In life there is nothing great than ‘life’ itself. For only if we live, that we get to share our tales. Sadly, life has deserted one pure soul today leaving the cricket fraternity, and sporting world, to mourn the loss of 25-year-old Phillip Joel Hughes. The Australian southpaw succumbed to his injury after being hit on the head by a bouncer from his Australian teammate.
A terrible loss for his family, friends, and teammates, but more importantly, yet another killer blow to the game of cricket, which is going through its darkest hour. Before we get to that evil, I, as a cricket fan in remote Marol, would like to share my impressions of the deceased.
Phillip Hughes burst onto the international scene during the 2009 feisty tour of South Africa. I missed his first Test, but was privileged enough to see his gritty twin tons on a lively track in Kingsmead, Durban. He wasn’t the most gifted, but like most Australians, he showed tremendous grit while facing the menacing trio of Dale Steyn, Morne Morkel, and Makhaya Ntini.
With a crouching defence, it was apparent that he will struggle against the short ball. But what he lacked in defence, he made it up with offence. Fierce cuts and pulls, shimmies down the wicket, and electric running between the wickets. He was in the side to replace the great Matthew Hayden. And boy, didn’t he repay the selector’s faith.
With time, his technique was exposed and it was not surprising to see him drop out of the side. However, he always remained on the fringes. He returned, scored few runs, and then it was back to square one. Hughes had age on his side, thus fans and pundits knew that he would eventually come good.
Often, I crib about not having many great names share their birthday with me. The few ones that did, were long resting in their graves. Hughes was no great player, but we shared our birthdays, and my respect for him grew further when he was picked by Mumbai Indians. While here I am, planning for my treat, poor Hughes has left us before he was to celebrate his 26th birthday.
His death has raised issues of safety in cricket, safety of the equipments. I sincerely believe more than questioning the quality of the gear, it is the quality of pitches that needs to be looked at.
Australia, England, South Africa, and New Zealand have all along been about fast and lively pitches. Ironically, one such lively one has taken a life. Fast pitches makes for great contests, but these nations need to curb the bounce on their tracks. For that extra bounce has now proved fatal.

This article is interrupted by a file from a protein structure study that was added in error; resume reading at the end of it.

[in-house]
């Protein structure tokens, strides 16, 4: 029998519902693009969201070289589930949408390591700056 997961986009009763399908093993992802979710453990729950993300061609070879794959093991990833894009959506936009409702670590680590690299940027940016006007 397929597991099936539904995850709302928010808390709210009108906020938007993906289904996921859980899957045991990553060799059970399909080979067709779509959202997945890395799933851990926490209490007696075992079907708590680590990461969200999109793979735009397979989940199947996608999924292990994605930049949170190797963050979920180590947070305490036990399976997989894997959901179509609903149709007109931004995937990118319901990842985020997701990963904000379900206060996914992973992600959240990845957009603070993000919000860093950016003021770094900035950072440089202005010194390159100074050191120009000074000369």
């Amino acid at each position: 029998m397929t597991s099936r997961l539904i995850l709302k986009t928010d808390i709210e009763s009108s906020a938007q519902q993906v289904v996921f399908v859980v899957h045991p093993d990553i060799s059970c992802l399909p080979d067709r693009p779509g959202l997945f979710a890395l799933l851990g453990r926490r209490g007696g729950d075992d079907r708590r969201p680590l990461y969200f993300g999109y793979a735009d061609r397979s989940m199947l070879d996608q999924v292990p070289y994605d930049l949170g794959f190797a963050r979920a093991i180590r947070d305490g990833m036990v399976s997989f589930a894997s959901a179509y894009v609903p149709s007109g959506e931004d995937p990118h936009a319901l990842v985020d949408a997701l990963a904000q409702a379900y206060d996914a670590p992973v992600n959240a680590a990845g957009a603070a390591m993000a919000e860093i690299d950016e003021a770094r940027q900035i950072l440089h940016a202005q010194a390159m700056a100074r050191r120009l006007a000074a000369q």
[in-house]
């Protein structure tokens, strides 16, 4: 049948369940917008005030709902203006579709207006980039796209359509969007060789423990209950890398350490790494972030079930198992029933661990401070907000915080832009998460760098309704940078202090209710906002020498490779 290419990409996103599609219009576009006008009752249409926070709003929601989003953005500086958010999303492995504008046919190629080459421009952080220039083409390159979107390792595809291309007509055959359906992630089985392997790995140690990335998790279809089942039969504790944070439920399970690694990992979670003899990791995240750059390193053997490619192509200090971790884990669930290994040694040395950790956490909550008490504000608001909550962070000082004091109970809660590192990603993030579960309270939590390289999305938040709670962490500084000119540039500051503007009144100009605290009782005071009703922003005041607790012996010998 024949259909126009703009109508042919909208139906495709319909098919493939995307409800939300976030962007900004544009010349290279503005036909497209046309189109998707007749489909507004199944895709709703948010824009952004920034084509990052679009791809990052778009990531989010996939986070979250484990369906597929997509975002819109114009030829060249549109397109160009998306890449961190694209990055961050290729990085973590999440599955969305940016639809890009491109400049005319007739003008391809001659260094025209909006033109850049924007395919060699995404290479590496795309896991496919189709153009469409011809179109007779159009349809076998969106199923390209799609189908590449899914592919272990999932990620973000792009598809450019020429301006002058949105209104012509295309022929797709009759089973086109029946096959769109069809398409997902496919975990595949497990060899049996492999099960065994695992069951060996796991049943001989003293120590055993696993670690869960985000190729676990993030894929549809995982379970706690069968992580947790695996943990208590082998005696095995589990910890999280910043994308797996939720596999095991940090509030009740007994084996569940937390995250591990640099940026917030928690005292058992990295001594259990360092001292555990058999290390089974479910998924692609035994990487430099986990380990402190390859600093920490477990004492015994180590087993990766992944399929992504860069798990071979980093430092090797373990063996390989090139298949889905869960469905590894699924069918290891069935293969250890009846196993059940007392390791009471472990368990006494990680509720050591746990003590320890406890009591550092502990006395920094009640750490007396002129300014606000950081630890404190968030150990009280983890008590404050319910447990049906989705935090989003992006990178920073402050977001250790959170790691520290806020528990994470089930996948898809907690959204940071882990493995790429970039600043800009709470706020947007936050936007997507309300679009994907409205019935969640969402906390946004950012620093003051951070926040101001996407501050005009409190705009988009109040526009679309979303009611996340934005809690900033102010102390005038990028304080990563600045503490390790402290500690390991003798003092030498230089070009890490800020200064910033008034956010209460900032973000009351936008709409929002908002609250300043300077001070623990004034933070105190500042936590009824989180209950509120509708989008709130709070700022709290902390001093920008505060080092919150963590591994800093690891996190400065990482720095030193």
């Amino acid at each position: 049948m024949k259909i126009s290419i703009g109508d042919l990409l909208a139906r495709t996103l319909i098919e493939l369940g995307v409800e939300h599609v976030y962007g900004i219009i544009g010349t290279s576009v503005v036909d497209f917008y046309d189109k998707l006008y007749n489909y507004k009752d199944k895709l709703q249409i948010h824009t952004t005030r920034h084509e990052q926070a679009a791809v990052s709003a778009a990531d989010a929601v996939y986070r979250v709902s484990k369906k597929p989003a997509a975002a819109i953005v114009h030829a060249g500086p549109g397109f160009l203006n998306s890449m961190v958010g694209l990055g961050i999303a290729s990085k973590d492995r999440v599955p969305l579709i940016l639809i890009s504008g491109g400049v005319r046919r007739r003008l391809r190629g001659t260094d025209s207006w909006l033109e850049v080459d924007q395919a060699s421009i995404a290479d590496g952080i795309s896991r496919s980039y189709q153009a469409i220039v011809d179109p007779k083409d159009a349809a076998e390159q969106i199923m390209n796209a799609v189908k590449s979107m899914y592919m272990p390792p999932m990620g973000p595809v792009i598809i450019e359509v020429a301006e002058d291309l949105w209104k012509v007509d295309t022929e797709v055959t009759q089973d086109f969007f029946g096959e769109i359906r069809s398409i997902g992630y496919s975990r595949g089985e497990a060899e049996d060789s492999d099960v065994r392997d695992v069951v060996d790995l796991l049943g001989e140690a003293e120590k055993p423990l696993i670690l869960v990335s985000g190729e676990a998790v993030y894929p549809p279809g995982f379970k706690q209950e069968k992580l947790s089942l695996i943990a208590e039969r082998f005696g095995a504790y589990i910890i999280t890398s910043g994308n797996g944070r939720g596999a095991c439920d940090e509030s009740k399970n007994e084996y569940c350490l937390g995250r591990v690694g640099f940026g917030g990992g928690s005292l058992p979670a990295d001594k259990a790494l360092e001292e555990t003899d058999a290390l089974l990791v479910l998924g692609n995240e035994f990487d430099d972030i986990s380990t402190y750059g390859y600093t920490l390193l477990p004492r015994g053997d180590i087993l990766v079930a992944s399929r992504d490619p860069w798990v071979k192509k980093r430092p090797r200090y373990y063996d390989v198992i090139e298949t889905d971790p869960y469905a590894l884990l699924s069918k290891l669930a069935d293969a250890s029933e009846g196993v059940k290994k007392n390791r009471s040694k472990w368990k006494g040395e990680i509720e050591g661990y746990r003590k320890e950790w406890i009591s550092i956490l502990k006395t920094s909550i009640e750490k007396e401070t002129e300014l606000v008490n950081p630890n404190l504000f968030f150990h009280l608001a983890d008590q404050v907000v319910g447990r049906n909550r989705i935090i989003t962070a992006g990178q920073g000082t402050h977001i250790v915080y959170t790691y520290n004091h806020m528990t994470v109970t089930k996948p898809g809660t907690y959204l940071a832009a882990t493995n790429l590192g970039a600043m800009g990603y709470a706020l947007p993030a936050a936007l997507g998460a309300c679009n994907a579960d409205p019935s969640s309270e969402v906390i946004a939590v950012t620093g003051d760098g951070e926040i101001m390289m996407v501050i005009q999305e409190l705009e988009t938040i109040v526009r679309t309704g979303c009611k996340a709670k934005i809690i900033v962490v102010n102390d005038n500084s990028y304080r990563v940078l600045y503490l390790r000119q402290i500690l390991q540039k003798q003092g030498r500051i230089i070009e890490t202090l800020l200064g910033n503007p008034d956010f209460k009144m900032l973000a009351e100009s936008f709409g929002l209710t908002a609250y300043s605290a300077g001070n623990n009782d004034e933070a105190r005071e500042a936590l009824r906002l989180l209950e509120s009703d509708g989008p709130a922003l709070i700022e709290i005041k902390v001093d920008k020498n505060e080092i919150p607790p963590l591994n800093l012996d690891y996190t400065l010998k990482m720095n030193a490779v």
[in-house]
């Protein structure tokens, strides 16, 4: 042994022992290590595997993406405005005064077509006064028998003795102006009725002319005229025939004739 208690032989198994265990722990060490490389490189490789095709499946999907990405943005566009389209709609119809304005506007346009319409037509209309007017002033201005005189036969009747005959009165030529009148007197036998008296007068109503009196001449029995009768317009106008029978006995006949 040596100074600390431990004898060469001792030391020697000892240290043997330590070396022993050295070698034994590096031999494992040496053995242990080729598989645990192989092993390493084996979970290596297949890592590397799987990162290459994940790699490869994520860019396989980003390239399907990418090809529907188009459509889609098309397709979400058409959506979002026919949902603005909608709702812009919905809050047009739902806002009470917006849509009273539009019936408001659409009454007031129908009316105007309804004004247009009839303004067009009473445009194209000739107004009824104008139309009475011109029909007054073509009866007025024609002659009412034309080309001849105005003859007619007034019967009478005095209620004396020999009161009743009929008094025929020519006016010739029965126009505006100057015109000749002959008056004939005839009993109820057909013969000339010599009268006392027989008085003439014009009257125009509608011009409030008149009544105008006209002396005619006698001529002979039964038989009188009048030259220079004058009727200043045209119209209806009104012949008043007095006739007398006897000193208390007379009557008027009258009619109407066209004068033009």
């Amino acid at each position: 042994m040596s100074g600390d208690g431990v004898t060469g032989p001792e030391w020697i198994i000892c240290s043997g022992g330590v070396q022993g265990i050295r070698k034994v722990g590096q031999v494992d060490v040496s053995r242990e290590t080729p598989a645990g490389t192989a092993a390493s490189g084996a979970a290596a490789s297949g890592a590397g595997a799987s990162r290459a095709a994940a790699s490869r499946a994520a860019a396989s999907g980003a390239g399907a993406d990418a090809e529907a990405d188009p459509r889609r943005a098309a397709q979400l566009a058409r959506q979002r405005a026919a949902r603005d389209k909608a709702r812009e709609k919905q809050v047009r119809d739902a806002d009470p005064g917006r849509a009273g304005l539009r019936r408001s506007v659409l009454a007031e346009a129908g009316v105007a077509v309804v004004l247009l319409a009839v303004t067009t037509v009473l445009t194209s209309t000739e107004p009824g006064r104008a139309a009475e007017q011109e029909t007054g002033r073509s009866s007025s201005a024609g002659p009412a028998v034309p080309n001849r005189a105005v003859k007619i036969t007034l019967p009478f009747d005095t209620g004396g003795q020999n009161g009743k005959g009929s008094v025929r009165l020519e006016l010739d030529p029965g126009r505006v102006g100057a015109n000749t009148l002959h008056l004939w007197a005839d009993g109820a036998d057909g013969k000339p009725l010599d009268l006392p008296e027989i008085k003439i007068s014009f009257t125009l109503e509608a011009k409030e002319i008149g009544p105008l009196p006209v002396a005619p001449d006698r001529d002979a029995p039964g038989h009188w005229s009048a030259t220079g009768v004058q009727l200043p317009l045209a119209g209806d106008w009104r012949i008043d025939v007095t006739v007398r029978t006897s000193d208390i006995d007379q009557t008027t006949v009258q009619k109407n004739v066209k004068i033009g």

Last season, Mitchell Johnson ripped apart England and South Africa respectively. It was a sight to behold, yet a dreaded one. I wouldn’t even dream of facing Mitchell Johnson on bouncy pitches of Brisbane and Centurion. As woeful as the English were, they still left Australia with no broken bones. The South Africans weren’t that lucky with Ryan McLaren surviving a near fatal blow. Seeing those visuals then, I felt that the pitch and the balls hurling down at 155kms were too dangerous.
Often the subcontinent is slammed for having lifeless tracks, but these very lifeless tracks have taken no life. Ironically, it’s the livelier one that’s taken away Phillip Hughes from us.
Now, coming to the beast BCCI and the long standing probe into sport-fixing, conflict of interest, blah blah …!
Well, all along the BCCI defended Srinivasan as they believed he was innocent. Some cocky officials started to make us believe that Srinivasan was above the law, untouchable. And they even termed the Mudgal report as the ‘GOSPEL TRUTH’.
Well, I wonder, would they change their stance now that the Supreme Court has given the GOSPEL VERDICT?
Lack of accountability, commercialization has hit the game hard with many die hard fans, including me, desiring a break from the game.
The tragedy of cricket is that, on a day when it looked like getting back on its feet, (Supreme Court of India calling for a ban on Chennai Super Kings ) that it finds itself digging a grave for one of its sons.
Oh, cricket, there’s no redemption in dark hour.
RIP Phillip Hughes! Mate, someday we’d celebrate our birthday in heaven.